TRINITY — It was right before the Christmas holiday and Tom Leopold was a little worried. For nine years, the residents of Heritage Springs had shown their support for Pasco County Special Olympics through an annual fundraising dinner and event held in the community clubhouse. Leopold and fellow resident Ann Poole are the longtime organizers of the benefit that had raised about $110,000 for local athletes over the years.
But it appeared the economy was taking a toll. Donations — both monetary and for services, gift certificates and other items to raffle off — were down for the Jan. 30 event. No way would they meet this year's goal of $20,000, Leopold thought. Probably wouldn't even match last year's check of $17,600.
"We're already about $6,000 behind what we usually have at this time of year," Leopold said back in December. "I think it's the times. Financially everybody's tight. When you beat the pavement, people say they'd like to help, but can't."
Turns out some could — and did — in a very big way.
While the final count isn't in yet, it appears that the folks in Heritage Springs and some local businesses that pitched in have surpassed the $20,000 goal. Leopold and Poole, who is the grandmother of a special needs child, will proudly present that check during the opening ceremonies of the West Pasco Special Olympics Summer Games, to be held Feb. 25 at River Ridge Middle/High School.
"It's amazing to see the turnaround," Leopold said. "At a time when finances are tight and the economy is in such turmoil, for people to step up like this — it's just wonderful."
"The people at Heritage Springs are just unbelievable," Poole said. "We're really, really blessed here."
That money will go a long way to help fund a program that has been growing by leaps and bounds, said Val Lundin, who coordinates the county games along with Judy Brunner. More than 900 athletes are scheduled to participate in the upcoming county games. About 200 people, including chaperones, will go on to the state games.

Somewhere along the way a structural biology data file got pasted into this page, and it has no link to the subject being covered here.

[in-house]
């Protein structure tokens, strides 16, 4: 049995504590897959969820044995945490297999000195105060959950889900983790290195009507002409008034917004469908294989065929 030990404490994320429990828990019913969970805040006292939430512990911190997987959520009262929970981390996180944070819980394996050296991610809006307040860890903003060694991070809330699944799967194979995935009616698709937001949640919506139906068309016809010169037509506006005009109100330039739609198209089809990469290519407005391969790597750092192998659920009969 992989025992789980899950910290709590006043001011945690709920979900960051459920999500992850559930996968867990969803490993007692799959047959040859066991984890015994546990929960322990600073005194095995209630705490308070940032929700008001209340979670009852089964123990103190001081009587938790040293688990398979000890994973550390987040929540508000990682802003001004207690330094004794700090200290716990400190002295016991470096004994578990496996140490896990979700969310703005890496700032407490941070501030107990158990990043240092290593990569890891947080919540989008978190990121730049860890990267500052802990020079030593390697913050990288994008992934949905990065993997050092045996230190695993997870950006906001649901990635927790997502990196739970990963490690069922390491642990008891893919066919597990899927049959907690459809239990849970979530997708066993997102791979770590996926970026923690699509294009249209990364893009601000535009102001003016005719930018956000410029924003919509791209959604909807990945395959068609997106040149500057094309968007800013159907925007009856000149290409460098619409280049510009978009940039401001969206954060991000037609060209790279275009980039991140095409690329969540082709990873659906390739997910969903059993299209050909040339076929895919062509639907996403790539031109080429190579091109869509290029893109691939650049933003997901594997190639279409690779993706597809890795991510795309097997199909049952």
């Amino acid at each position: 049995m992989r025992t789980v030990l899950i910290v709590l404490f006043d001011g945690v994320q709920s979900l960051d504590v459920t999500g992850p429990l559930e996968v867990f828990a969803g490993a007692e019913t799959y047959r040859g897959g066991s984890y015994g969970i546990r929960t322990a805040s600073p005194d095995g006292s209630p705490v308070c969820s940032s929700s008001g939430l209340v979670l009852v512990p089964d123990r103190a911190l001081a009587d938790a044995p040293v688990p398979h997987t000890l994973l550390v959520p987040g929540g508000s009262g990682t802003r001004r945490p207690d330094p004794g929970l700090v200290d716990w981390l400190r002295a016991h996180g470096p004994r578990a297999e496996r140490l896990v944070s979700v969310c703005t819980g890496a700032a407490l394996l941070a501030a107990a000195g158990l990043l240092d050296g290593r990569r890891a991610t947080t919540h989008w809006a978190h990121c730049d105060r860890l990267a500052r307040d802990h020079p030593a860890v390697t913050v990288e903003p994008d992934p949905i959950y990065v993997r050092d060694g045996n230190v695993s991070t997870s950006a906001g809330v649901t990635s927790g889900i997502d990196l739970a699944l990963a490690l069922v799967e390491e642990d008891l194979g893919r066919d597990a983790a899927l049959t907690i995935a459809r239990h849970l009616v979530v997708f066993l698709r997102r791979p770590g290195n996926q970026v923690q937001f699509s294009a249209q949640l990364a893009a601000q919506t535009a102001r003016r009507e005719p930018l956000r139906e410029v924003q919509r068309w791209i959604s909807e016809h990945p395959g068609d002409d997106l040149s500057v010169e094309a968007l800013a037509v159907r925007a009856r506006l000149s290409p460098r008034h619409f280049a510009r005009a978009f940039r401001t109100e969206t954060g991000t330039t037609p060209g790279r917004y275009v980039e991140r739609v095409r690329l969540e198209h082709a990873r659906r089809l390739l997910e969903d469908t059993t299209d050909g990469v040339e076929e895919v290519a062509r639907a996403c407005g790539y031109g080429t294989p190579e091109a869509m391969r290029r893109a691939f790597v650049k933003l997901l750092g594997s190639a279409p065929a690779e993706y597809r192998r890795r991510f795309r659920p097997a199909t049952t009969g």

"They are our angels right now," Lundin said, noting that Heritage Springs is the second largest donor behind the Pasco County schools district office.
"Tom and Ann put so many hours into this. Their energy and their heart is there. We're so lucky that they have us under their wing," Lundin said.
"It's amazing," Brunner said, noting that 100 athletes were scheduled to go to the state basketball championships last weekend at the University of South Florida in Tampa.
"You know there's absolutely no cost to the athletes who participate in the program. But we do have costs that are incurred: T-shirts for athletes, transportation fees, hotel fees. The things that people at Heritage Springs are doing help pay for that."
Those trips are a great boon to athletes, Brunner said, in more ways than one.
"They love to compete, but many of them never get out of their community except for these trips. Some of them have never stayed in a hotel before," Brunner said. "They work and train very hard to do well at county and area competition. They work very hard at that because they love to go on the trips and have these experiences."
And no doubt, Poole and Leopold like the feeling that comes with making those experiences a reality.
Now Leopold is taking it a step further. He's been pounding the pavement to enlist the help of local physicians and dentists to donate services for those with special needs. Already he has a couple on board.
"Let me tell you how good the people in this community are," Leopold said. "I asked this one dentist if he would sponsor just one child for a year. He's going to sponsor 10."
So far, so good.